Corporate Social Responsibility (CSR) is a concept and an effective tool to create a balance in society. However, it is not only corporate social responsibility but also corporate moral responsibility. The CSR mandate in India requires companies to approach their business in terms of sustainable development where both the individual and the organisational leadership have to play a major role. CSR schemes and projects will be meaningful and yield long term results if the implementing authorities have a positive managerial attitude.
While tracing the history of corporate social responsibility, it transpires that the concept has historically originated in India as extending service to the poor is a part of diverse religious practices in India. In fact, charity and philanthropy were the main drivers of corporate social responsibility in India during the pre-industrialisation period (till 1850). The industrial Indian families of the 19th century were inclined towards economic and social considerations.
Swami Vivekananda is one of the pioneers of this concept. His clarion call, “Bahu jana hitaio bahujano sukhaio” - to meet the urgencies of serving the poor and the economically weak - inspired many to take up philanthropic activities. Swamiji inspired Jamshetji Tata to establish a research institute for development of scientific activities. Over time, this institute has largely benefited society.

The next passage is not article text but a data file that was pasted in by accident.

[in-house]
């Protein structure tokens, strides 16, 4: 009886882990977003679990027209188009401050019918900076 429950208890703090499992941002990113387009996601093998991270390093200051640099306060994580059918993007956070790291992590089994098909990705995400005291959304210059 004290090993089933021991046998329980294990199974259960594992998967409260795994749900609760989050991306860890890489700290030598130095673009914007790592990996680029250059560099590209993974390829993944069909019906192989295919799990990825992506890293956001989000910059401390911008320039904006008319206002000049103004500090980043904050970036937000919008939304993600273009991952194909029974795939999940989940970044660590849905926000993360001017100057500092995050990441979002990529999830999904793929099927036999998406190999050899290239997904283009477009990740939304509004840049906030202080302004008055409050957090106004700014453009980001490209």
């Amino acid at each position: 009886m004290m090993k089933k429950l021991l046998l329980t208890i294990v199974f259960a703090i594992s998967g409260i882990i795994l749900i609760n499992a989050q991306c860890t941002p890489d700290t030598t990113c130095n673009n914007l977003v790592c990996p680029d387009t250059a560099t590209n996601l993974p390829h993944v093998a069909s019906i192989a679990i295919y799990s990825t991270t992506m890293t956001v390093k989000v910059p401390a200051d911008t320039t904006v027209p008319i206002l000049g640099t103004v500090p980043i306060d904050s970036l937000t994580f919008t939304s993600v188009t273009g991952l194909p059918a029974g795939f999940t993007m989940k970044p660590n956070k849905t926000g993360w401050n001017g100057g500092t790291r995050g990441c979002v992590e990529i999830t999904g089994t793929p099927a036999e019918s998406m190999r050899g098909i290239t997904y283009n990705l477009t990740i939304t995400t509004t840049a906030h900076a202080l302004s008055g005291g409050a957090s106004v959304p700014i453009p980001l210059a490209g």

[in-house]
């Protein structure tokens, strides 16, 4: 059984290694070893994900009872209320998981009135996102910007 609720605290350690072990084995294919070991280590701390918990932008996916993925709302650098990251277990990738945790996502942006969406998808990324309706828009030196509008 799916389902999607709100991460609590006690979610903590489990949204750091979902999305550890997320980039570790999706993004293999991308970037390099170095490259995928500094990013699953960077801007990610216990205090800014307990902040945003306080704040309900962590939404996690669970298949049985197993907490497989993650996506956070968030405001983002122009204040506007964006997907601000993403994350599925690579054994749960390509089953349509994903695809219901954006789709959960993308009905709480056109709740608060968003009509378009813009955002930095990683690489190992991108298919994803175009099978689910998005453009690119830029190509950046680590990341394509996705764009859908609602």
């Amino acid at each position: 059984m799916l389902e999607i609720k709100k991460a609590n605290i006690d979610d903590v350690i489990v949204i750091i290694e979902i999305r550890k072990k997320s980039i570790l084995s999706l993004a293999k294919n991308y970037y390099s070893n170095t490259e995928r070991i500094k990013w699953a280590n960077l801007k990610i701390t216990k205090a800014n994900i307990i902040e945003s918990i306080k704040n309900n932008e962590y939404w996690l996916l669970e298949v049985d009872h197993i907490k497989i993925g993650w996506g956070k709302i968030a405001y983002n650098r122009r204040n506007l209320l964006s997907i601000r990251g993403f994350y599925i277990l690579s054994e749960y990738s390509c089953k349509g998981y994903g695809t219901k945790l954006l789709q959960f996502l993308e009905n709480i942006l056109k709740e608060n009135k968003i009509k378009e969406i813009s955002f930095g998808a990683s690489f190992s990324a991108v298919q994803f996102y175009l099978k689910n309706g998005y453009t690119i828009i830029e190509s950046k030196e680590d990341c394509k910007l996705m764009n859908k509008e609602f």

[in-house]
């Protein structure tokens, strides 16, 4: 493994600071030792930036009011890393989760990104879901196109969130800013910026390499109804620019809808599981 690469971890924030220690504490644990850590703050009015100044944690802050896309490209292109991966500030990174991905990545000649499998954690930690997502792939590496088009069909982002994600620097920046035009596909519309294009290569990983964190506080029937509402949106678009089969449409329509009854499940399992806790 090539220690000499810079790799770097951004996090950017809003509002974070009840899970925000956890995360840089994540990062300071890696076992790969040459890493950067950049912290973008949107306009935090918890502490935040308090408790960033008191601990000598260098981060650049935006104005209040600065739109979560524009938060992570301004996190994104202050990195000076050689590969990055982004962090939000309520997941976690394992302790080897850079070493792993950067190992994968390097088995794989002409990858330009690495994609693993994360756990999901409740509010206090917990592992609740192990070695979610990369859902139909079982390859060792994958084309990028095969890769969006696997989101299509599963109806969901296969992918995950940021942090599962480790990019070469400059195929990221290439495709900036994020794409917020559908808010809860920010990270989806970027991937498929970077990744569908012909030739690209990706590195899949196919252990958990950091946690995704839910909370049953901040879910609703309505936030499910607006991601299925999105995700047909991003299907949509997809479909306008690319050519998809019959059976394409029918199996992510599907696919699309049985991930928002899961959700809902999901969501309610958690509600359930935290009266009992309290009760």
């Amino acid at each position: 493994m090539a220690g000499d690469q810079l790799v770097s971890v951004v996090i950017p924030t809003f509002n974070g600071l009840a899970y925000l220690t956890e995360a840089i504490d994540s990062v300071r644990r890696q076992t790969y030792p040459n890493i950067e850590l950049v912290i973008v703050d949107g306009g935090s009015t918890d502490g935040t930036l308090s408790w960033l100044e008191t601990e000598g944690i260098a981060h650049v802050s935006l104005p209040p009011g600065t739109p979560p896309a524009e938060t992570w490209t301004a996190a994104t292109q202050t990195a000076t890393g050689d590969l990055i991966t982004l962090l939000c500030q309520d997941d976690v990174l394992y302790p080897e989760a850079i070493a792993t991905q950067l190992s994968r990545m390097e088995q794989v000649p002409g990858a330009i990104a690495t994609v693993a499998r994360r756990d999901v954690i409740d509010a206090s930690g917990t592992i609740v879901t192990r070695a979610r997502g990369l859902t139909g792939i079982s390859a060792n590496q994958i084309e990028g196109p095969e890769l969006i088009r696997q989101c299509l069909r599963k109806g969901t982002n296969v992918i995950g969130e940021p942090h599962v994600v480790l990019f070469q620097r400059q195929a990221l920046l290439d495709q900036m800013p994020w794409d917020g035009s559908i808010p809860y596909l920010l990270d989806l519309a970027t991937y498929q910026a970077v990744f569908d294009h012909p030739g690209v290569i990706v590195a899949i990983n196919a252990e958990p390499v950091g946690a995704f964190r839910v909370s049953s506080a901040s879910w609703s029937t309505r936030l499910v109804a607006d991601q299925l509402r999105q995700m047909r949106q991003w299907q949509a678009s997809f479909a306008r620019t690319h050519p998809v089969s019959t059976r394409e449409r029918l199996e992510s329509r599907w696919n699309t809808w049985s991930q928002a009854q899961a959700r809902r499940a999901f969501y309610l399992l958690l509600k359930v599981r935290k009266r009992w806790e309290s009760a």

‘Corporate’ CSR has become more important in India since the 1990s as a result of the globalisation process and principally due to the political and economic changes which allowed a bigger development of private entrepreneurship. The role of globalisation in the evolution of CSR is fundamental. In the present day context, CSR is a process with the aim to embrace responsibility for the company’s actions and encourage a positive impact through its activities on the environment, employees, communities and stakeholders.
However, CSR programmes are implemented mechanically in a model where a company takes the decision to do CSR with the sole aim to fulfill the statutory requirements. In such an approach, these schemes are, at times, used as a strategy to earn public appreciation and as a tool for propaganda to build the company’s image. There is another model of implementing CSR schemes where welfare schemes are designed carefully and implemented silently. In this case, the results and benefits are permanent and create an enormous impact.
The second approach can be attributed to an organisation whose chairman is the prime mover of meaningful implementation of various CSR schemes. The Chairman of SREI Foundation, Dr. H.P.Kanoria has been following the principles of extending services and doing good – silently - for the deprived. He has been supporting such schemes which reach the benefits directly to the deserving and eligible persons and assisting selfless organisations in implementing welfare schemes.
Under the guidance of Dr. Kanoria, Srei has been extending diverse CSR schemes in the fields of education, health and women empowerment with the philosophy of seva (service). This includes services for the weaker sections of society, educational support to poor students, vocational training for women and aid and assistance to acid attack victims.